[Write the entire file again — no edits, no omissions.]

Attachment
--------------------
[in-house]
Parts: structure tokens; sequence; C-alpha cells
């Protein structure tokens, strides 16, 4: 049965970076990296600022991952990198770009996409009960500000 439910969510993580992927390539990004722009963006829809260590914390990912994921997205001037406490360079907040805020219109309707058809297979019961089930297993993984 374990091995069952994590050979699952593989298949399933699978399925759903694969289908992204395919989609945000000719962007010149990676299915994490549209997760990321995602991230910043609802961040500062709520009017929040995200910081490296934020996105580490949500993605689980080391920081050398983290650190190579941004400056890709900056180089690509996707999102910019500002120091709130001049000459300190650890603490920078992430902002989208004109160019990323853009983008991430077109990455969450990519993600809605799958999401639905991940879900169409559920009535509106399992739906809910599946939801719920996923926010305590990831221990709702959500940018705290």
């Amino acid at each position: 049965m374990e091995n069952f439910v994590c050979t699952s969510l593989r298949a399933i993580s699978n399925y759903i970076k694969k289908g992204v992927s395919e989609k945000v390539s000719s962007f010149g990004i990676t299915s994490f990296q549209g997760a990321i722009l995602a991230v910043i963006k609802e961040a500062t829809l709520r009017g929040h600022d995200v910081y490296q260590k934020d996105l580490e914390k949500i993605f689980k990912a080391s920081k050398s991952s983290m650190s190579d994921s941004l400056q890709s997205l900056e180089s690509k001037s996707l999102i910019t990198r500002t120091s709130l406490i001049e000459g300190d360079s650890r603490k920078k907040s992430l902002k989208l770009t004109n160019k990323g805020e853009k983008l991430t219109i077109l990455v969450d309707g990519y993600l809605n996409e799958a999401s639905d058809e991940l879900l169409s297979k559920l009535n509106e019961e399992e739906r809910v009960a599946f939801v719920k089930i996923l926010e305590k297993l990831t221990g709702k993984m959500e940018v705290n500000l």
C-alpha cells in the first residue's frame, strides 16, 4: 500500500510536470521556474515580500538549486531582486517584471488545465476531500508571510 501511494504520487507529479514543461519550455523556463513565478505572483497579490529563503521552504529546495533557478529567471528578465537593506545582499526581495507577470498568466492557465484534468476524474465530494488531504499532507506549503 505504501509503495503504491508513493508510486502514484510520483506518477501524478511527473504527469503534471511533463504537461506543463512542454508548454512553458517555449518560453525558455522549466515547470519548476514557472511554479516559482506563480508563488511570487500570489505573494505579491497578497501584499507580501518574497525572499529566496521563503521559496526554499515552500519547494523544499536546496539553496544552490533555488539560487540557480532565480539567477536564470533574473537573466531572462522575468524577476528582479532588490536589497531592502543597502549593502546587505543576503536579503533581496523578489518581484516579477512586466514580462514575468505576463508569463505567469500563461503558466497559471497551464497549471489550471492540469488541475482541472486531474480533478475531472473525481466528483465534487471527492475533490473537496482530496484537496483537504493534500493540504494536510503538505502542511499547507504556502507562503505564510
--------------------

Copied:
[in-house]
Parts: structure tokens; sequence; C-alpha cells
């Protein structure tokens, strides 16, 4: 049965970076990296600022991952990198770009996409009960500000 439910969510993580992927390539990004722009963006829809260590914390990912994921997205001037406490360079907040805020219109309707058809297979019961089930297993993984 374990091995069952994590050979699952593989298949399933699978399925759903694969289908992204395919989609945000000719962007010149990676299915994490549209997760990321995602991230910043609802961040500062709520009017929040995200910081490296934020996105580490949500993605689980080391920081050398983290650190190579941004400056890709900056180089690509996707999102910019500002120091709130001049000459300190650890603490920078992430902002989208004109160019990323853009983008991430077109990455969450990519993600809605799958999401639905991940879900169409559920009535509106399992739906809910599946939801719920996923926010305590990831221990709702959500940018705290």
């Amino acid at each position: 049965m374990e091995n069952f439910v994590c050979t699952s969510l593989r298949a399933i993580s699978n399925y759903i970076k694969k289908g992204v992927s395919e989609k945000v390539s000719s962007f010149g990004i990676t299915s994490f990296q549209g997760a990321i722009l995602a991230v910043i963006k609802e961040a500062t829809l709520r009017g929040h600022d995200v910081y490296q260590k934020d996105l580490e914390k949500i993605f689980k990912a080391s920081k050398s991952s983290m650190s190579d994921s941004l400056q890709s997205l900056e180089s690509k001037s996707l999102i910019t990198r500002t120091s709130l406490i001049e000459g300190d360079s650890r603490k920078k907040s992430l902002k989208l770009t004109n160019k990323g805020e853009k983008l991430t219109i077109l990455v969450d309707g990519y993600l809605n996409e799958a999401s639905d058809e991940l879900l169409s297979k559920l009535n509106e019961e399992e739906r809910v009960a599946f939801v719920k089930i996923l926010e305590k297993l990831t221990g709702k993984m959500e940018v705290n500000l």
C-alpha cells in the first residue's frame, strides 16, 4: 500500500510536470521556474515580500538549486531582486517584471488545465476531500508571510 501511494504520487507529479514543461519550455523556463513565478505572483497579490529563503521552504529546495533557478529567471528578465537593506545582499526581495507577470498568466492557465484534468476524474465530494488531504499532507506549503 505504501509503495503504491508513493508510486502514484510520483506518477501524478511527473504527469503534471511533463504537461506543463512542454508548454512553458517555449518560453525558455522549466515547470519548476514557472511554479516559482506563480508563488511570487500570489505573494505579491497578497501584499507580501518574497525572499529566496521563503521559496526554499515552500519547494523544499536546496539553496544552490533555488539560487540557480532565480539567477536564470533574473537573466531572462522575468524577476528582479532588490536589497531592502543597502549593502546587505543576503536579503533581496523578489518581484516579477512586466514580462514575468505576463508569463505567469500563461503558466497559471497551464497549471489550471492540469488541475482541472486531474480533478475531472473525481466528483465534487471527492475533490473537496482530496484537496483537504493534500493540504494536510503538505502542511499547507504556502507562503505564510